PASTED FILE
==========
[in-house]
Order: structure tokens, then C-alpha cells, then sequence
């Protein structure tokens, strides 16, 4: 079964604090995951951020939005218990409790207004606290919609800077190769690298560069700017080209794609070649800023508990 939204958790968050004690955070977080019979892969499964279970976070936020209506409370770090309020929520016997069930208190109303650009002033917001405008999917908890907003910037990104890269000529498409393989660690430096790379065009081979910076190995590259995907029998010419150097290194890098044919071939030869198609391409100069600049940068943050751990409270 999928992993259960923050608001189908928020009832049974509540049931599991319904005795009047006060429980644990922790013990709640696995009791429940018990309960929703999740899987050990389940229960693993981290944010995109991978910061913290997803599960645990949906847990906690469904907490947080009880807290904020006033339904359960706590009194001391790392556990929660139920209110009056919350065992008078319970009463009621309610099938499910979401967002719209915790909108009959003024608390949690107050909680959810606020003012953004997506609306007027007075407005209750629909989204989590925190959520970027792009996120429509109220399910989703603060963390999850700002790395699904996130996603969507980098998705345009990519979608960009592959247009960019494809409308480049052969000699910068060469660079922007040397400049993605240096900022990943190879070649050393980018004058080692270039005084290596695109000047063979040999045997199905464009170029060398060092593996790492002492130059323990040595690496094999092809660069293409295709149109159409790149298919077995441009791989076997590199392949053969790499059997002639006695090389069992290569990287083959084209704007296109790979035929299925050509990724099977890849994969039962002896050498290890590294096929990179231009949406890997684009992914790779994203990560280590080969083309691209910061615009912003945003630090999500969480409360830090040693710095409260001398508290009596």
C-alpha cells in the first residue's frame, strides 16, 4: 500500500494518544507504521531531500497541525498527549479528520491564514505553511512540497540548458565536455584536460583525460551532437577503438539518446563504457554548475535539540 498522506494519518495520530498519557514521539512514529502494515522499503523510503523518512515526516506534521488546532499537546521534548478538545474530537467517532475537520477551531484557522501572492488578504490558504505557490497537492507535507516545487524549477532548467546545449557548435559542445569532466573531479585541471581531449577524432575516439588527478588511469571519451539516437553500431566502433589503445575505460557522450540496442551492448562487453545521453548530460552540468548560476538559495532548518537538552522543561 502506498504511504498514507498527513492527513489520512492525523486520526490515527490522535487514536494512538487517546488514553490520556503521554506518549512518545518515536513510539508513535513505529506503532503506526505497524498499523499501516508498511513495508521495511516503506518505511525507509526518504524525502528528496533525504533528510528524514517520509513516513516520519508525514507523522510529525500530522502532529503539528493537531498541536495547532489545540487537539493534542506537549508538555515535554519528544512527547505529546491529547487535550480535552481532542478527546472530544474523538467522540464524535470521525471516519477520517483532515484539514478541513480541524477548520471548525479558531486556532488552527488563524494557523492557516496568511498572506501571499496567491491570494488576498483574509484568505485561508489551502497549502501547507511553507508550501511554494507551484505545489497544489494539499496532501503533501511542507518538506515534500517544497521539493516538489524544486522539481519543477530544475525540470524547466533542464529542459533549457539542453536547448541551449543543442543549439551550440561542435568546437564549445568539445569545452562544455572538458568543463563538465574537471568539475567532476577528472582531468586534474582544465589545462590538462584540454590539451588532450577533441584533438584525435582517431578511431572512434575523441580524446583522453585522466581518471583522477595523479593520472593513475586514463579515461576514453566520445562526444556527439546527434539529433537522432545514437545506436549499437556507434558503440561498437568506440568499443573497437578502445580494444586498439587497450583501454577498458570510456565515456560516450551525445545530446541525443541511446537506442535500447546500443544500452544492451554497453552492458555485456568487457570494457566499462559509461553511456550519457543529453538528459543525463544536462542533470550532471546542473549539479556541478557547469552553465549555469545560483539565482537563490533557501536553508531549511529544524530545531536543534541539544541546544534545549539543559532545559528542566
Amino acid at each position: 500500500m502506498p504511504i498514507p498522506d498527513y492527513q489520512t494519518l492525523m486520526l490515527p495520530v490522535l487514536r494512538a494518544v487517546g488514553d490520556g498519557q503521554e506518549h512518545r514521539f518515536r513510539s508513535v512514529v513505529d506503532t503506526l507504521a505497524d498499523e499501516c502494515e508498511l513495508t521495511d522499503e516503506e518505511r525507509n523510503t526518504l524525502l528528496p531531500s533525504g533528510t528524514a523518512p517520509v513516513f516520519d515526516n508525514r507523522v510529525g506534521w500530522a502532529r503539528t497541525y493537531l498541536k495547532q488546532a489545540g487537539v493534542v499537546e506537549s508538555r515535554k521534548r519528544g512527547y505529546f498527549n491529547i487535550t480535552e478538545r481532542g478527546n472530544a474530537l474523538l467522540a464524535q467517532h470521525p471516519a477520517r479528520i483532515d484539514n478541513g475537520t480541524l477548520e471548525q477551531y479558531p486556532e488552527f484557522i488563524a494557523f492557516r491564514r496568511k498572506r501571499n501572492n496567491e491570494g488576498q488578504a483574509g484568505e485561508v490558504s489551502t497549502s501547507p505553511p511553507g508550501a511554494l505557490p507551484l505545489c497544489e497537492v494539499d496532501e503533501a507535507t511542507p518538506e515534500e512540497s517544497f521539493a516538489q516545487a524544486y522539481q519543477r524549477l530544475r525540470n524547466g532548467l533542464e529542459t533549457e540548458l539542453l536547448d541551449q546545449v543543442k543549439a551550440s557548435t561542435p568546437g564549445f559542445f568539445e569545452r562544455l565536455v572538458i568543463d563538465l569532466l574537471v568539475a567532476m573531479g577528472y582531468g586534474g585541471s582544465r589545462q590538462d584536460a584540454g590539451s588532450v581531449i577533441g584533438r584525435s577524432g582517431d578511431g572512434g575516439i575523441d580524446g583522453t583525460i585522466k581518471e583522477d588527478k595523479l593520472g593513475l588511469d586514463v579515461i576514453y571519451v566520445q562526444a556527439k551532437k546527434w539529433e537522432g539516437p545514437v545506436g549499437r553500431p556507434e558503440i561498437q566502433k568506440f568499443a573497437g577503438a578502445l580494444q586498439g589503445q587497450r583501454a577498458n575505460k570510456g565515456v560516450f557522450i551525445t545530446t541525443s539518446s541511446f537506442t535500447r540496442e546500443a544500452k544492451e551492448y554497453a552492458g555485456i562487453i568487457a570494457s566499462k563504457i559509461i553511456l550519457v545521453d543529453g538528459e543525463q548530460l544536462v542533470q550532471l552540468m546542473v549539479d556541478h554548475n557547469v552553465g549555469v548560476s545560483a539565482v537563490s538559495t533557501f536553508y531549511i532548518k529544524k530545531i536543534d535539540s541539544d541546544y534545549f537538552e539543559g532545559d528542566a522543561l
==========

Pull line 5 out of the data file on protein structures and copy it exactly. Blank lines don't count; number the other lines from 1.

Amino acid at each position: 500500500m502506498p504511504i498514507p498522506d498527513y492527513q489520512t494519518l492525523m486520526l490515527p495520530v490522535l487514536r494512538a494518544v487517546g488514553d490520556g498519557q503521554e506518549h512518545r514521539f518515536r513510539s508513535v512514529v513505529d506503532t503506526l507504521a505497524d498499523e499501516c502494515e508498511l513495508t521495511d522499503e516503506e518505511r525507509n523510503t526518504l524525502l528528496p531531500s533525504g533528510t528524514a523518512p517520509v513516513f516520519d515526516n508525514r507523522v510529525g506534521w500530522a502532529r503539528t497541525y493537531l498541536k495547532q488546532a489545540g487537539v493534542v499537546e506537549s508538555r515535554k521534548r519528544g512527547y505529546f498527549n491529547i487535550t480535552e478538545r481532542g478527546n472530544a474530537l474523538l467522540a464524535q467517532h470521525p471516519a477520517r479528520i483532515d484539514n478541513g475537520t480541524l477548520e471548525q477551531y479558531p486556532e488552527f484557522i488563524a494557523f492557516r491564514r496568511k498572506r501571499n501572492n496567491e491570494g488576498q488578504a483574509g484568505e485561508v490558504s489551502t497549502s501547507p505553511p511553507g508550501a511554494l505557490p507551484l505545489c497544489e497537492v494539499d496532501e503533501a507535507t511542507p518538506e515534500e512540497s517544497f521539493a516538489q516545487a524544486y522539481q519543477r524549477l530544475r525540470n524547466g532548467l533542464e529542459t533549457e540548458l539542453l536547448d541551449q546545449v543543442k543549439a551550440s557548435t561542435p568546437g564549445f559542445f568539445e569545452r562544455l565536455v572538458i568543463d563538465l569532466l574537471v568539475a567532476m573531479g577528472y582531468g586534474g585541471s582544465r589545462q590538462d584536460a584540454g590539451s588532450v581531449i577533441g584533438r584525435s577524432g582517431d578511431g572512434g575516439i575523441d580524446g583522453t583525460i585522466k581518471e583522477d588527478k595523479l593520472g593513475l588511469d586514463v579515461i576514453y571519451v566520445q562526444a556527439k551532437k546527434w539529433e537522432g539516437p545514437v545506436g549499437r553500431p556507434e558503440i561498437q566502433k568506440f568499443a573497437g577503438a578502445l580494444q586498439g589503445q587497450r583501454a577498458n575505460k570510456g565515456v560516450f557522450i551525445t545530446t541525443s539518446s541511446f537506442t535500447r540496442e546500443a544500452k544492451e551492448y554497453a552492458g555485456i562487453i568487457a570494457s566499462k563504457i559509461i553511456l550519457v545521453d543529453g538528459e543525463q548530460l544536462v542533470q550532471l552540468m546542473v549539479d556541478h554548475n557547469v552553465g549555469v548560476s545560483a539565482v537563490s538559495t533557501f536553508y531549511i532548518k529544524k530545531i536543534d535539540s541539544d541546544y534545549f537538552e539543559g532545559d528542566a522543561l